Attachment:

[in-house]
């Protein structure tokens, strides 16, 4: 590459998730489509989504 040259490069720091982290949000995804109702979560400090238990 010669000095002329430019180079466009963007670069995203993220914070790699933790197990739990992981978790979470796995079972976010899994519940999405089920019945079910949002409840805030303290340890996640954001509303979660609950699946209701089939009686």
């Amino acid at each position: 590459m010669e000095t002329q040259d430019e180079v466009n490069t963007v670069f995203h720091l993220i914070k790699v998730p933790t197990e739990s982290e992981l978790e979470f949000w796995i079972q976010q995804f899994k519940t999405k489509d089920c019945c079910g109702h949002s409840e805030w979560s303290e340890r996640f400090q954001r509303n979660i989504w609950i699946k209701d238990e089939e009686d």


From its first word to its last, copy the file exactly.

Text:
[in-house]
């Protein structure tokens, strides 16, 4: 590459998730489509989504 040259490069720091982290949000995804109702979560400090238990 010669000095002329430019180079466009963007670069995203993220914070790699933790197990739990992981978790979470796995079972976010899994519940999405089920019945079910949002409840805030303290340890996640954001509303979660609950699946209701089939009686």
């Amino acid at each position: 590459m010669e000095t002329q040259d430019e180079v466009n490069t963007v670069f995203h720091l993220i914070k790699v998730p933790t197990e739990s982290e992981l978790e979470f949000w796995i079972q976010q995804f899994k519940t999405k489509d089920c019945c079910g109702h949002s409840e805030w979560s303290e340890r996640f400090q954001r509303n979660i989504w609950i699946k209701d238990e089939e009686d």